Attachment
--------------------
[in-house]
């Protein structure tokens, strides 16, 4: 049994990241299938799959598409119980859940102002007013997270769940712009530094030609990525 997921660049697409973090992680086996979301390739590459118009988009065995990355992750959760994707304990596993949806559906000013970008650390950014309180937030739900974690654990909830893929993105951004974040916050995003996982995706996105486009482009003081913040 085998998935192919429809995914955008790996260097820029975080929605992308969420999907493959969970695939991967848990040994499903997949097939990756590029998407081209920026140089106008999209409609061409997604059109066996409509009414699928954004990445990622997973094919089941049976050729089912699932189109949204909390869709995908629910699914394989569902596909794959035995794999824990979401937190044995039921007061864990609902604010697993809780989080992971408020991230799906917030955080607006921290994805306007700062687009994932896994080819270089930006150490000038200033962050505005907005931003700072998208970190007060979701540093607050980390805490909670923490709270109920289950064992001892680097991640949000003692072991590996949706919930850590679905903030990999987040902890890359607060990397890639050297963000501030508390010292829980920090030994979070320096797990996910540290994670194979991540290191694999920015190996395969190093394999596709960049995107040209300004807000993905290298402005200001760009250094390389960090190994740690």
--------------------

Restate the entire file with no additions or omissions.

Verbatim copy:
[in-house]
């Protein structure tokens, strides 16, 4: 049994990241299938799959598409119980859940102002007013997270769940712009530094030609990525 997921660049697409973090992680086996979301390739590459118009988009065995990355992750959760994707304990596993949806559906000013970008650390950014309180937030739900974690654990909830893929993105951004974040916050995003996982995706996105486009482009003081913040 085998998935192919429809995914955008790996260097820029975080929605992308969420999907493959969970695939991967848990040994499903997949097939990756590029998407081209920026140089106008999209409609061409997604059109066996409509009414699928954004990445990622997973094919089941049976050729089912699932189109949204909390869709995908629910699914394989569902596909794959035995794999824990979401937190044995039921007061864990609902604010697993809780989080992971408020991230799906917030955080607006921290994805306007700062687009994932896994080819270089930006150490000038200033962050505005907005931003700072998208970190007060979701540093607050980390805490909670923490709270109920289950064992001892680097991640949000003692072991590996949706919930850590679905903030990999987040902890890359607060990397890639050297963000501030508390010292829980920090030994979070320096797990996910540290994670194979991540290191694999920015190996395969190093394999596709960049995107040209300004807000993905290298402005200001760009250094390389960090190994740690």